FOR IMMEDIATE RELEASE
Terry Carter, Spokesperson
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Blanca Gallegos, Communications Director
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School Workers Endorse Cady and Lieberman
Wednesday, September 08, 2010
Today, on what should have been their first day back to school after summer break, students, parents, and classified workers including custodians, cafeteria workers, special education assistants, bus drivers, and others rallied outside the closed doors of Virgil Middle School. Their criticism was aimed at Sacramento’s continuing budget cuts that forced the Los Angeles Unified School District to reduce the school year and delay “Back-to-School” day.
To meet the budget shortfalls created by the massive cuts to state education funding, school districts throughout Los Angeles County continue to lay off employees, cut programs, and implement unpaid furlough days. The Los Angeles Unified School District is looking at a deficit of $640 million in the 10-11 school year. To close this gap, the District shortened the school year by seven days, with an additional floating furlough day for staff. Even with this shortened year, District officials say they’ll be forced to lay off thousands of employees to close their budget gap. Other School Districts, including Lynwood and Torrance Unified have moved to furlough days as a way to meet the budget shortfalls.
“Someday I want to study engineering,” said Salvador Jimenez, who excels in math and will begin 7th grade at Barrack Obama Global Preparation Academy. “I want to work for NASA and build a spaceship. To get where I’m going, I’ll have to do great on every test. I already feel like we sometimes take tests after only getting half a lesson. Cutting the school year could hurt my chances.”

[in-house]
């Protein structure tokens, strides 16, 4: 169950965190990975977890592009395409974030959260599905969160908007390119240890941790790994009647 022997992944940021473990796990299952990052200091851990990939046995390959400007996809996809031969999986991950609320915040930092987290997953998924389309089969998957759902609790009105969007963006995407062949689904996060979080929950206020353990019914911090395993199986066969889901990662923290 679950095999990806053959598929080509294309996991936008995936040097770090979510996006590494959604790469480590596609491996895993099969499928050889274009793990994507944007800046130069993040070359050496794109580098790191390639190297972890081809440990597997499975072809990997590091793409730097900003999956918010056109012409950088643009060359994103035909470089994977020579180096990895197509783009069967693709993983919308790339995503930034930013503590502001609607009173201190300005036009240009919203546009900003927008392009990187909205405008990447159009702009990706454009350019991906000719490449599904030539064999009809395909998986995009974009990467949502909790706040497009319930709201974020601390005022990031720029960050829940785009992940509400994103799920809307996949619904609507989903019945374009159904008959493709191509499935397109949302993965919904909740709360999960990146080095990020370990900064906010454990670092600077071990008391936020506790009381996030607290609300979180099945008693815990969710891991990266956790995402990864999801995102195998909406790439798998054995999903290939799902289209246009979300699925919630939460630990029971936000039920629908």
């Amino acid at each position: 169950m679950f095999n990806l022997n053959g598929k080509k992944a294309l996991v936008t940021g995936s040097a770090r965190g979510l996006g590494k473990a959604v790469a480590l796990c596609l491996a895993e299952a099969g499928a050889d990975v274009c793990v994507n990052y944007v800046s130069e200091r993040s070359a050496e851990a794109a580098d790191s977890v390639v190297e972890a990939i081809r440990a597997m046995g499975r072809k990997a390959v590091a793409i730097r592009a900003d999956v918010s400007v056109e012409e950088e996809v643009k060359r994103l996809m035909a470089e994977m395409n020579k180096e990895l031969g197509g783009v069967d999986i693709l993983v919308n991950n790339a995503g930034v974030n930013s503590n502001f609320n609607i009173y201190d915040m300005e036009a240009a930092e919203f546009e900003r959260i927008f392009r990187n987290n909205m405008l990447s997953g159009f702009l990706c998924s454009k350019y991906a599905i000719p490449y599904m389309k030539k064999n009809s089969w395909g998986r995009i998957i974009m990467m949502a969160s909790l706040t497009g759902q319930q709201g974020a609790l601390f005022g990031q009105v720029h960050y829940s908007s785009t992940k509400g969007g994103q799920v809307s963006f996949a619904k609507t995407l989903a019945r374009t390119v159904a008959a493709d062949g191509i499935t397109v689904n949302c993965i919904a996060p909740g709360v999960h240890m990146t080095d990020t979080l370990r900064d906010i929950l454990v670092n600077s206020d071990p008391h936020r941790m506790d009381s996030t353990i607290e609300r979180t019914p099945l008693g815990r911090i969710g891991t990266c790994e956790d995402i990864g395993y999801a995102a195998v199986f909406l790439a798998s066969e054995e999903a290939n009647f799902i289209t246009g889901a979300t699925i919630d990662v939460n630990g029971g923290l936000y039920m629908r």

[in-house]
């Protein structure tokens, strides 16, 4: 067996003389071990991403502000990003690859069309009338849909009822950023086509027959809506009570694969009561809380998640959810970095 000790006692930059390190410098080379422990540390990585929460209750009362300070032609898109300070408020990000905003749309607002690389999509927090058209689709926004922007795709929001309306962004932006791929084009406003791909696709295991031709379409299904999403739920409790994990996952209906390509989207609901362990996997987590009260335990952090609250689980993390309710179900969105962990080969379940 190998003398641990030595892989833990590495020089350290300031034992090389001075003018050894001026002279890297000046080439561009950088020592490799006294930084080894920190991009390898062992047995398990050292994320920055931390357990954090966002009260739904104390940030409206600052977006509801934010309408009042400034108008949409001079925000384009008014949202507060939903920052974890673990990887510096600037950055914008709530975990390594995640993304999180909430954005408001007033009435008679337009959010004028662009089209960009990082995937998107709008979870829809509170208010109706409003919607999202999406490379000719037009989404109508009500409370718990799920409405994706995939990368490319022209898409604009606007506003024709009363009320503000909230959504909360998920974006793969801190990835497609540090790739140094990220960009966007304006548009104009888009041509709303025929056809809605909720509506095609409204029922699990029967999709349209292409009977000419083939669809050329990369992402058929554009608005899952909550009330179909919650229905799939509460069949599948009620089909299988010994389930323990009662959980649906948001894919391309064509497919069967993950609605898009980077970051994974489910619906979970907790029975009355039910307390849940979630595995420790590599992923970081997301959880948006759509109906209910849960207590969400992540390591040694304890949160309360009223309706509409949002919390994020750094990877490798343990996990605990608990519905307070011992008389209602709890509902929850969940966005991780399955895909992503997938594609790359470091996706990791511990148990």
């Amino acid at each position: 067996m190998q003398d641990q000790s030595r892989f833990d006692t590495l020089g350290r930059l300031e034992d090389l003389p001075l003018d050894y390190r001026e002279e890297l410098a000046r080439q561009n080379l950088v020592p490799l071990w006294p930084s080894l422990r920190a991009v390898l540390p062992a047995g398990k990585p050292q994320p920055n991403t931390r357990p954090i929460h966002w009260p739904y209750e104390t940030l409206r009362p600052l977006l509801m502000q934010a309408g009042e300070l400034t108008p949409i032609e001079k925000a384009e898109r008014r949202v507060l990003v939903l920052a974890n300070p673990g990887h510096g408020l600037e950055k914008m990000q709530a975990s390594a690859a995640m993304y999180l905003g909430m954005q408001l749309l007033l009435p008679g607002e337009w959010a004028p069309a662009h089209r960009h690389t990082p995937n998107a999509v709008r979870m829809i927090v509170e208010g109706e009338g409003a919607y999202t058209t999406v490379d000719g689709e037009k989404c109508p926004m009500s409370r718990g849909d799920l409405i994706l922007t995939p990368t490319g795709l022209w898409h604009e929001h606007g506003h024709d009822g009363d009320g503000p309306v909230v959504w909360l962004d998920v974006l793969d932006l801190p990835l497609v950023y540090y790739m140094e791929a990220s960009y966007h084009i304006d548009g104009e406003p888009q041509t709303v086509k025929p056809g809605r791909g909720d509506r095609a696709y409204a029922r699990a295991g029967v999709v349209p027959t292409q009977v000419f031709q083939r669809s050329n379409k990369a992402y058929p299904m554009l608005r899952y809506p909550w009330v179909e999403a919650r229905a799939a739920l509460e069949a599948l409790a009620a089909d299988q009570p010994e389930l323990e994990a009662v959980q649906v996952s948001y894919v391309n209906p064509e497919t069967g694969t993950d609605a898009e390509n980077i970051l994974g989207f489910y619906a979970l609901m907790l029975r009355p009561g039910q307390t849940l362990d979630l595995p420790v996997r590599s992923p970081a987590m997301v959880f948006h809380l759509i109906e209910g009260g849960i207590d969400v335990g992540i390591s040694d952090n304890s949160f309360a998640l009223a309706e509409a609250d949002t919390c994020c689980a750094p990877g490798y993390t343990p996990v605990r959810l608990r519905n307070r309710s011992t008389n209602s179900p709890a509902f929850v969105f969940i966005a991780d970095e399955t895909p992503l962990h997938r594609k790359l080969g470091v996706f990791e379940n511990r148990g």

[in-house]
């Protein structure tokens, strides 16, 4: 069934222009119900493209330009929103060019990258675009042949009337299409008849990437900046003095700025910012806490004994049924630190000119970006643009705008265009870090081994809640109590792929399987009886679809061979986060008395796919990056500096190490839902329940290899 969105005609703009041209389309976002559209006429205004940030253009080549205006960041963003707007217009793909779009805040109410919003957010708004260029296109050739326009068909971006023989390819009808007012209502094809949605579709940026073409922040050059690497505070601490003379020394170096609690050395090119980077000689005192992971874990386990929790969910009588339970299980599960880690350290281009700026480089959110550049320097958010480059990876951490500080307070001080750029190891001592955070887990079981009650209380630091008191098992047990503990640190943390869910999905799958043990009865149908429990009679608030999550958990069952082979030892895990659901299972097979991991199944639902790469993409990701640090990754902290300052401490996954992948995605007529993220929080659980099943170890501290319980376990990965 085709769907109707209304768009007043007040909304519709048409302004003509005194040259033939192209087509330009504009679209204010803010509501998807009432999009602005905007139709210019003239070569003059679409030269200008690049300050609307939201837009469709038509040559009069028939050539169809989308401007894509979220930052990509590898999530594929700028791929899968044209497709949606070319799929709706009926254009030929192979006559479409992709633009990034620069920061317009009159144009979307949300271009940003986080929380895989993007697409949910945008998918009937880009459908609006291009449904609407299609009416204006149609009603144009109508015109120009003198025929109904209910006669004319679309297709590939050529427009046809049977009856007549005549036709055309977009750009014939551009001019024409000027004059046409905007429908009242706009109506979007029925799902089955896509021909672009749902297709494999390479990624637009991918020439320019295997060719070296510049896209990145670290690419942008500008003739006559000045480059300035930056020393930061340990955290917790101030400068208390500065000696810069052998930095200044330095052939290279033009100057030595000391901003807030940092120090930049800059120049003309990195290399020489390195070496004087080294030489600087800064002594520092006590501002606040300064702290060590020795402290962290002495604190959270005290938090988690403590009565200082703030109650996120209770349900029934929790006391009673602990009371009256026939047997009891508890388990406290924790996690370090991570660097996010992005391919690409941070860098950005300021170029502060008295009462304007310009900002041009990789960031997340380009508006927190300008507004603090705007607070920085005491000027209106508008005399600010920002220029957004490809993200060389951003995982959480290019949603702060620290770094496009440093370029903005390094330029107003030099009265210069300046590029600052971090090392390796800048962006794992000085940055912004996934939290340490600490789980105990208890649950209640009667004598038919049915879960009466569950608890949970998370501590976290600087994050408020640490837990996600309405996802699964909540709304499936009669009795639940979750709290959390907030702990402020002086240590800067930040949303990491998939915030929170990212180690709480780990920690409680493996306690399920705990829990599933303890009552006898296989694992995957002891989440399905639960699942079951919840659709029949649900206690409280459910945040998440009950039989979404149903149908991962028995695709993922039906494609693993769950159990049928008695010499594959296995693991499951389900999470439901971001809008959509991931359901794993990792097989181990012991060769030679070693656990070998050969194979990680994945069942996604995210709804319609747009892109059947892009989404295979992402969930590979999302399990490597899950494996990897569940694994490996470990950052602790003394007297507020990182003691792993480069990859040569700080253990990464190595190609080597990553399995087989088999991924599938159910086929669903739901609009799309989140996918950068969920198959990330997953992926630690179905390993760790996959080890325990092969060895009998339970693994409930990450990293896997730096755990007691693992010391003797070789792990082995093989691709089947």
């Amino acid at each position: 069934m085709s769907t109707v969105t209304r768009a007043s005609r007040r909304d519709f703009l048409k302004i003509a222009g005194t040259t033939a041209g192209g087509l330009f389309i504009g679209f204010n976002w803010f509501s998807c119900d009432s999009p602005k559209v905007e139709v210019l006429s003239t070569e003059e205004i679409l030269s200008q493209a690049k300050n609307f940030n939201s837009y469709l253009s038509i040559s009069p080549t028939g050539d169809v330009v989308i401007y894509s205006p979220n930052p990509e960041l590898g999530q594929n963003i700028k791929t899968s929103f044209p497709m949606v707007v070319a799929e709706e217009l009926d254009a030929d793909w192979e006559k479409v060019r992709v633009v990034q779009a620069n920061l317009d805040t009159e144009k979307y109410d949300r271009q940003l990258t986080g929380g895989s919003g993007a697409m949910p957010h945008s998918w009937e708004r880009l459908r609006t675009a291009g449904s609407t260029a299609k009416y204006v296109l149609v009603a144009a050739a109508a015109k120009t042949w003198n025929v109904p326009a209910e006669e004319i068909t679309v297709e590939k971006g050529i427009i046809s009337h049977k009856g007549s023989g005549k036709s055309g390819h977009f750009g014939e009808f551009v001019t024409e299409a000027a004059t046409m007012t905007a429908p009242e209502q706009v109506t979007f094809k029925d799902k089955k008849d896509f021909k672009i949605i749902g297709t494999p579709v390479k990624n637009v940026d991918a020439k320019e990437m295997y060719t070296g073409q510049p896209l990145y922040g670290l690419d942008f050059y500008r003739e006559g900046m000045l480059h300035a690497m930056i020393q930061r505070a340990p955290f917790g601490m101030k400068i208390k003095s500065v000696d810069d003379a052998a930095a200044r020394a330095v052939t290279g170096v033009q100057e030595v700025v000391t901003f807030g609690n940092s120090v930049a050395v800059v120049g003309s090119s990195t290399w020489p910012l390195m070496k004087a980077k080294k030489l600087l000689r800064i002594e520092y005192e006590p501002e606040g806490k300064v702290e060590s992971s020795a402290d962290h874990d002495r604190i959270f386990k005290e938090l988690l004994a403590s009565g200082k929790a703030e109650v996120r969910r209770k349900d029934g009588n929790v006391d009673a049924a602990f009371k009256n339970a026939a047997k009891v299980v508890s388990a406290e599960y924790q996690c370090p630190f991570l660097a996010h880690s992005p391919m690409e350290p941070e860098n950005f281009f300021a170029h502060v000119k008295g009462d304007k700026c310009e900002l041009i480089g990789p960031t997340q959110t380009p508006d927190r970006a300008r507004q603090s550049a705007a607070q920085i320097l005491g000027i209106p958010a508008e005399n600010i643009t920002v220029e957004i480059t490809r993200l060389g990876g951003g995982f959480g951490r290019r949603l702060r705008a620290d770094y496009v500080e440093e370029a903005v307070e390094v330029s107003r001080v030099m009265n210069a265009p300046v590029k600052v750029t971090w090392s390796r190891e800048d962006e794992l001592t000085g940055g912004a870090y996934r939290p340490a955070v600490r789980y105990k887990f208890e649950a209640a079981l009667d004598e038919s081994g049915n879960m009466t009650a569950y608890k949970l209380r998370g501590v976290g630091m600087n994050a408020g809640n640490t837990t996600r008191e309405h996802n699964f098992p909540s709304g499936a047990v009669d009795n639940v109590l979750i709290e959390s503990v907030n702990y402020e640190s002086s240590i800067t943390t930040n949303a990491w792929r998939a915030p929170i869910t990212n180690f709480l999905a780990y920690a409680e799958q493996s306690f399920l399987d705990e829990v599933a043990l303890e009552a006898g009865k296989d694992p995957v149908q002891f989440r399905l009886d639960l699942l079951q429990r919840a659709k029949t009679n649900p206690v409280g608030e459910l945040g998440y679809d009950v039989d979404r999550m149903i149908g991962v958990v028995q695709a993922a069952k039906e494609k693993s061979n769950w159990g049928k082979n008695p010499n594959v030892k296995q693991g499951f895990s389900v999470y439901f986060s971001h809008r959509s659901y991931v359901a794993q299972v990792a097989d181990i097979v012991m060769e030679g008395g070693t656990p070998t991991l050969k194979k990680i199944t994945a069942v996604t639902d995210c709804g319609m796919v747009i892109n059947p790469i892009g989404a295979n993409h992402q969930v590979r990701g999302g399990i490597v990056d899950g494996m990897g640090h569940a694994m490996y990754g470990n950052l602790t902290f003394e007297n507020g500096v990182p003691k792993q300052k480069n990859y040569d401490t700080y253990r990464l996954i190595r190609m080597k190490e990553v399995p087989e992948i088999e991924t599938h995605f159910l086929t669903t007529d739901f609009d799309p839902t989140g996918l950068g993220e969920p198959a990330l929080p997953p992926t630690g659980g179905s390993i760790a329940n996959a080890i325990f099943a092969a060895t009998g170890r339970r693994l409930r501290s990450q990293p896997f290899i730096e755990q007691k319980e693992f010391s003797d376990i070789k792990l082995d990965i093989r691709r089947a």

“Last year, my daughter and her friends in middle school rushed through lessons to be ready for the next test. Their school year was a blur. Cutting seven days from the school year is going to really challenge her ability to do well,” said Theresa Aguilar, a night custodian at Bell High School. “And they’re talking about even more cuts to our custodial staff. I’m concerned that we’re not able to sweep enough for our asthmatic students or sanitize frequently enough during flu season. Sick kids miss even more days of school. How are students supposed to learn?”
Participants want to see a common sense budget that looks to the future of California. Instead, Sacramento is abandoning a generation as it puts tax breaks for the rich and big corporations before our children.
“Sacramento has cut $17 billion from education over the past two years, and they’re threatening to cut even more. This is a step backward and it jeopardizes our students’ dreams,” said LAUSD School Board President Monica Garcia, who joined the rally. “To continue to be a world class economy, California must invest in the education of our children.”
SEIU Local 99 is a union of more than 43,000 dedicated education workers who guide our children from preschool and kindergarten, through grade school, high school, and at community colleges. We are teachers, paraeducators, custodians, cafeteria workers, bus drivers, first responders, and others working in schools, colleges, and administrative offices throughout Southern California. We are part of SEIU International, the fastest-growing union in North America with 2.1 million members.